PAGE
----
You may by now be fed up with the controversy surrounding last month's service at St John's Cathedral to mark Queen Elizabeth's birthday, but it throws some interesting light on Hong Kong's angst over its own patriotism.
You will recall how, in what appeared to be a gratuitous act of anti-Britishness, the cathedral authorities marginalised the singing of the British national anthem, and required the clergy to boycott it.
Among those in charge of the cathedral, there may be some staunch Chinese patriots. That is admirable. But they are surely mistaken if they believe that such patriotism among Hongkongers will be strengthened by suppressing a lawful, peaceful and Christian expression of loyalty and respect to the queen by citizens of Commonwealth countries and other well-wishers.
Nationhood requires that you respect the nationhood of others. And if any of the clergy really are so uncomfortable with manifestations of Britishness, they should surely reconsider their positions at our Anglican cathedral.
Stepping back a bit, the nations of the world have been moulded over many centuries by conquests and human migrations. Migration continues today, at an accelerated pace. Nations' residents worry about the allegiances of immigrants and their impact on the national identity.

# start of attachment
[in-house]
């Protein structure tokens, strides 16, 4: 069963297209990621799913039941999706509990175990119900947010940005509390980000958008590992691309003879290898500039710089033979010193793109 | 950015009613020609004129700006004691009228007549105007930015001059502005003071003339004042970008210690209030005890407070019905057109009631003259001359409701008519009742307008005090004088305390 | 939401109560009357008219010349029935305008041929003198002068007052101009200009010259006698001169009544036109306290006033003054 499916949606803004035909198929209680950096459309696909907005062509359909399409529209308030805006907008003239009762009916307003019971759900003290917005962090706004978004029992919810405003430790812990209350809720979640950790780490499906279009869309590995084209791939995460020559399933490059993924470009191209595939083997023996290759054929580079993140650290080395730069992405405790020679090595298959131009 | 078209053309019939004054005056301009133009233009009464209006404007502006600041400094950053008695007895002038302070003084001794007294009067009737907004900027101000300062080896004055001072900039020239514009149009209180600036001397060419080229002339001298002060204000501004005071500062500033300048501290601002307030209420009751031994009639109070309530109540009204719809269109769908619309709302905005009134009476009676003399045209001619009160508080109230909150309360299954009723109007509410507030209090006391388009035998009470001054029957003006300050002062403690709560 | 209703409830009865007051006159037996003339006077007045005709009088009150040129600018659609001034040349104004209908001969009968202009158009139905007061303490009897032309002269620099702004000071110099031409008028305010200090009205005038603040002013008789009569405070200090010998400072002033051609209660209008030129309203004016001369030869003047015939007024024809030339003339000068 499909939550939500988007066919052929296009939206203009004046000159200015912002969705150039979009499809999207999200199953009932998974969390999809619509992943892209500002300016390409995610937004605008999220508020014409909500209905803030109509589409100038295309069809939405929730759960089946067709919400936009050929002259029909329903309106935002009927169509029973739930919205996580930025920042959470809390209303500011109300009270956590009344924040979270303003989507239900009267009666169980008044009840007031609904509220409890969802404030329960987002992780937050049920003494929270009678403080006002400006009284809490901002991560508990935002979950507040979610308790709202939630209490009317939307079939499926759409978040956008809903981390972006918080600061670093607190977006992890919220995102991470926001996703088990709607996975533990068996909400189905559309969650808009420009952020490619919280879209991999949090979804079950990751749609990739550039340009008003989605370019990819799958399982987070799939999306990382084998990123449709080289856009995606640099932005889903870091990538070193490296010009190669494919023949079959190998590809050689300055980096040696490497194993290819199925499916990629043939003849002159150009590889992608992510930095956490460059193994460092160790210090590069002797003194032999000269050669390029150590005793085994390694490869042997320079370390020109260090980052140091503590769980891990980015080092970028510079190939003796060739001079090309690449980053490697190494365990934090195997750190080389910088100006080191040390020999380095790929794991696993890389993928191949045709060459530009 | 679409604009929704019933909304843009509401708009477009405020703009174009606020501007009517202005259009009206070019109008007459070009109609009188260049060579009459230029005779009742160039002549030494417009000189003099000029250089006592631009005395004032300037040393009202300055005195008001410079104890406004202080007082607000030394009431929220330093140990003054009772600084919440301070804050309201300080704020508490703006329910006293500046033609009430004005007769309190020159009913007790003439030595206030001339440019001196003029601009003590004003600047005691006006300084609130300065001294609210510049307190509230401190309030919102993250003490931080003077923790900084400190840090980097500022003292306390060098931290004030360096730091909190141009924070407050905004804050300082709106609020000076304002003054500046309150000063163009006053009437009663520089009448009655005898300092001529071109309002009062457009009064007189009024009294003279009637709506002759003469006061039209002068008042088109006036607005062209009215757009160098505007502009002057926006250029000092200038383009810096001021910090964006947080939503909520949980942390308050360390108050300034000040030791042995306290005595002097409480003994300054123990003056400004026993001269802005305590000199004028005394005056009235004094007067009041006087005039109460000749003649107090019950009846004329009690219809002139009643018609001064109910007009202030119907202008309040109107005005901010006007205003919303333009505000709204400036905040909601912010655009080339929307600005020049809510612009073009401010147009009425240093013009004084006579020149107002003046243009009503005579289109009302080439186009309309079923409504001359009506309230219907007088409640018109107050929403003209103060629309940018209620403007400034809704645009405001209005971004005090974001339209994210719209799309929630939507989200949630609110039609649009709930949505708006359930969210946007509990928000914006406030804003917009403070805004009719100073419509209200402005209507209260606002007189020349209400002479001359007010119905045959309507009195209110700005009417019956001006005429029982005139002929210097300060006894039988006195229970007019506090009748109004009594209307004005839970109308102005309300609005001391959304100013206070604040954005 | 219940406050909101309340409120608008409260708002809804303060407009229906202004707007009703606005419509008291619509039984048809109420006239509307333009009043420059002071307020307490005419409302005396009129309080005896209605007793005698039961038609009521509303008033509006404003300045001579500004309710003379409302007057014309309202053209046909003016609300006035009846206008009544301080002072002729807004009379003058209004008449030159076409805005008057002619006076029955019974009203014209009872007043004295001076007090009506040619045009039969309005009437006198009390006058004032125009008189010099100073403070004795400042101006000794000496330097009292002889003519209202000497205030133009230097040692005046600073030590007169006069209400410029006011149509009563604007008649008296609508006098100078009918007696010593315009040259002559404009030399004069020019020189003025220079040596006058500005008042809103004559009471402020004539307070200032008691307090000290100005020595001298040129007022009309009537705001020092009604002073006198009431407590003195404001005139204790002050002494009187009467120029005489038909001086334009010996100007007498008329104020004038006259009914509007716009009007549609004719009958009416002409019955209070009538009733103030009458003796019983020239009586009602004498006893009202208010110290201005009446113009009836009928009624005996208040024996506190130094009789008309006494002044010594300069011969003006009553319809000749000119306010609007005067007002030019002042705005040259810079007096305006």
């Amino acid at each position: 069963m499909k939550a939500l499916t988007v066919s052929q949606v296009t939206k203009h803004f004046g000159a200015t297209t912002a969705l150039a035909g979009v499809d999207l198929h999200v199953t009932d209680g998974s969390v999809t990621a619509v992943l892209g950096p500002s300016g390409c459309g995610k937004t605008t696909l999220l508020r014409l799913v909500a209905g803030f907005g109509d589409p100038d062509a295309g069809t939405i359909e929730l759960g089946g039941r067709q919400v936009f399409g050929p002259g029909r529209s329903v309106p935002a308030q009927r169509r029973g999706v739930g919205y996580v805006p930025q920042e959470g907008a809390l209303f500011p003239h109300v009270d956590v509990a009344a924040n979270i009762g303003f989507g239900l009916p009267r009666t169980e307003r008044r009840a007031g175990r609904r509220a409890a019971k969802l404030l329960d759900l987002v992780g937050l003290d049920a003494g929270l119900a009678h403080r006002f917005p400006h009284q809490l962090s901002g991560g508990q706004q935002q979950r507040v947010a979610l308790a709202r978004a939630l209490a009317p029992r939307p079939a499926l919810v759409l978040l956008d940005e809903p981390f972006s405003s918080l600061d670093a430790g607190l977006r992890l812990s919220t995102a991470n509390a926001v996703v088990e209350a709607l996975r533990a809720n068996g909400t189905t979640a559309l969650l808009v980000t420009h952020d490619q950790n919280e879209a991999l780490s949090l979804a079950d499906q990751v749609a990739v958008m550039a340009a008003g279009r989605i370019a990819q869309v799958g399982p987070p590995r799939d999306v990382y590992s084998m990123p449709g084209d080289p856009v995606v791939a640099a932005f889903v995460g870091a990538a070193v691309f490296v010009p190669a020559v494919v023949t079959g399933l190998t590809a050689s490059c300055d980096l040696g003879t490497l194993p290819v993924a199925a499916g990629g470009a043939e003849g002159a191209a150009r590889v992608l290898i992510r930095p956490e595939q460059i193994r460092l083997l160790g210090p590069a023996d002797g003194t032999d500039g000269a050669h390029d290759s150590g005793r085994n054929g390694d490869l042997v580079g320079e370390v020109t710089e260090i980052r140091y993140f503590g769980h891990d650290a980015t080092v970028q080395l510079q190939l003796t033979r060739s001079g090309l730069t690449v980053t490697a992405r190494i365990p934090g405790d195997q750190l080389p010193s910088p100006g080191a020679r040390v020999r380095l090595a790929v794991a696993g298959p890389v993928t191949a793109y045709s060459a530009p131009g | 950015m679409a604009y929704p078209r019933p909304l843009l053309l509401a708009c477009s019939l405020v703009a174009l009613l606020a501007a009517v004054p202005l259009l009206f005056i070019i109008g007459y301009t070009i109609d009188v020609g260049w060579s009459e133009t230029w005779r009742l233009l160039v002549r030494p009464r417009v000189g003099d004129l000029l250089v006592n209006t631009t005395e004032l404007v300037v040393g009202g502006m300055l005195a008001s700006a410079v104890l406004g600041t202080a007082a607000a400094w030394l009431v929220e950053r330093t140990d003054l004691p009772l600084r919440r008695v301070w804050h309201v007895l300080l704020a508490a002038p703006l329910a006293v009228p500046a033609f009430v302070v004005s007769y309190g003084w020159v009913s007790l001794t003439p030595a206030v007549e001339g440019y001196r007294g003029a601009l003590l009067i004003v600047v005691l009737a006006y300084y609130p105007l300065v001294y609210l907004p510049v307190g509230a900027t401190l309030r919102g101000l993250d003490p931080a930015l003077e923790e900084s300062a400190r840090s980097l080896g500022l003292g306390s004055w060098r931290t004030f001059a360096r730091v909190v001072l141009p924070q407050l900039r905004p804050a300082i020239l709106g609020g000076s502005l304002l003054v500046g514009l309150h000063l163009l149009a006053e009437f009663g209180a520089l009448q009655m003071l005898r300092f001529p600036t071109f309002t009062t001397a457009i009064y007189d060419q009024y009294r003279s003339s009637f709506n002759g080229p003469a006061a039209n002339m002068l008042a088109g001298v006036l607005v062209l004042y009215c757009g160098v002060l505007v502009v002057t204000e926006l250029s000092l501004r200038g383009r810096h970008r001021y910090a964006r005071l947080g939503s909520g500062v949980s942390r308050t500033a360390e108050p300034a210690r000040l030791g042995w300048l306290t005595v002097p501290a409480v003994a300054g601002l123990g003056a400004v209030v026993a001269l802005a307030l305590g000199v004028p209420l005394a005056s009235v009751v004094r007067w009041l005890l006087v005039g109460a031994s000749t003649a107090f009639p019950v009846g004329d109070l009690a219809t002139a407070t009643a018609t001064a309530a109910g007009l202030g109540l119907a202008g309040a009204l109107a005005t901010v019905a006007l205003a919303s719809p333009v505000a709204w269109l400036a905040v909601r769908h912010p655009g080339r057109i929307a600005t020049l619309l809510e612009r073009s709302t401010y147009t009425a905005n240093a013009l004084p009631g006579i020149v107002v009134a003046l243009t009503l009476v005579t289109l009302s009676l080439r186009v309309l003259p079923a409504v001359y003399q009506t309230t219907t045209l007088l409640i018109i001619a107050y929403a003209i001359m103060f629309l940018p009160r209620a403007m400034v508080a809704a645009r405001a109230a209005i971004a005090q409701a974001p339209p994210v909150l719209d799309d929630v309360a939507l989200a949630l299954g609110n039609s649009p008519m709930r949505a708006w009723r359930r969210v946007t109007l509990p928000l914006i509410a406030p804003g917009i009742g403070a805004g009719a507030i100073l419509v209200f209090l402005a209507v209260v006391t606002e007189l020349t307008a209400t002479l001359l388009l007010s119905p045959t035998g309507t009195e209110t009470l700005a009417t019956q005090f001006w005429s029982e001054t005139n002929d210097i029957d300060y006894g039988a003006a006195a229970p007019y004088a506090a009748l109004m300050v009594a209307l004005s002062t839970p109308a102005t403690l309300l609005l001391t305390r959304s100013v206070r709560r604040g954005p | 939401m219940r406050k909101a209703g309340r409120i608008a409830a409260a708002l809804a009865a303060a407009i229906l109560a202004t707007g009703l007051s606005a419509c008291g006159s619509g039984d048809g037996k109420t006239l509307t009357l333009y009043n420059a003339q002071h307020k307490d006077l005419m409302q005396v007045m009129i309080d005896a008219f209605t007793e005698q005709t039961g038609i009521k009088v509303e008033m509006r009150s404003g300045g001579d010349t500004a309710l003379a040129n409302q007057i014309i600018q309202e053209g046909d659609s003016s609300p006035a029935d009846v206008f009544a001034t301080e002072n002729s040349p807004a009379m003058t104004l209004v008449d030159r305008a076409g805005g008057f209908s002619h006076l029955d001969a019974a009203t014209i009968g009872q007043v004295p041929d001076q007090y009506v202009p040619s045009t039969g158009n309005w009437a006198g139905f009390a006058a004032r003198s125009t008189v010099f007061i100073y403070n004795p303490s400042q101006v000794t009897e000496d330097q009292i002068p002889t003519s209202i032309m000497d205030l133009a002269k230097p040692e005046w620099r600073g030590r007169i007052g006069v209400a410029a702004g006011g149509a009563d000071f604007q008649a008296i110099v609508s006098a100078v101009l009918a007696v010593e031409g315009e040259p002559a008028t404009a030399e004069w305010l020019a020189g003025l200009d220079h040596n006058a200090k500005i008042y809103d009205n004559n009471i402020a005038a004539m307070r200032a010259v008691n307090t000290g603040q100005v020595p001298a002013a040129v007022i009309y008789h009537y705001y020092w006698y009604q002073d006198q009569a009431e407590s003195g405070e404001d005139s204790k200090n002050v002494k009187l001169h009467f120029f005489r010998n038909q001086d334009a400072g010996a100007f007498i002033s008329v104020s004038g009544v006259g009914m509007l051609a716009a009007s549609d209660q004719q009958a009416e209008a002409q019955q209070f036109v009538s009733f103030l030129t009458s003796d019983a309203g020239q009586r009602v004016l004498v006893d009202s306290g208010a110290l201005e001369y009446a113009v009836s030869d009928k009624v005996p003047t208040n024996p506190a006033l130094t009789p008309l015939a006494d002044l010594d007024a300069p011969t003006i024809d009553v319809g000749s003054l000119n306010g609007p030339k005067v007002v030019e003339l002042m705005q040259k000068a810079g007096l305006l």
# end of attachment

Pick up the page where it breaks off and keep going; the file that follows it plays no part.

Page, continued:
Efforts are made - not always very successfully - to educate new citizens in the law, language, culture and ethics of their adopted home. Witness the position of hispanic migrants in the United States, Africans in France, Turks in Germany, Bangladeshis in Britain, and so on.
But, in those cases, the migrants have chosen voluntarily to go and live in the new place. This implies at least a measure of acceptance of its sovereignty, even though allegiance in the football stadium is sure to remain firmly with their native country.
Hong Kong is different. The migrants who came here over the past century - and who form the basis of the population today - came to escape Chinese sovereignty and to seek refuge under British rule. But then, without having any say in the matter, they were delivered back to Chinese sovereignty in 1997. So it is not surprising that the authorities have been anxious about patriotism.
In fact, Hong Kong people appear to have accepted the change and developed an allegiance to the motherland much more readily than might have been expected. Outside observers are often struck by the way that Hong Kong has, in less than 10 years, come to be at ease with its new status.
If that is correct, then the mainland authorities need not fret so much and wag their fingers at Hong Kong over the patriotism issue.
The cathedral authorities probably thought they were acting in a way that would please Beijing. But it's more likely that they caused embarrassment there.
Despite China's thirst for gold at the 2008 Olympics, somewhere in the mainland there is probably a band rehearsing other nations' anthems, including God Save the Queen.
When a foreign anthem has to be played at a medal ceremony, I don't suppose that the Chinese officials will stomp off in a huff.
So why did the clergy?
Tony Latter is a senior research fellow of the Hong Kong Institute of Economics and Business Strategy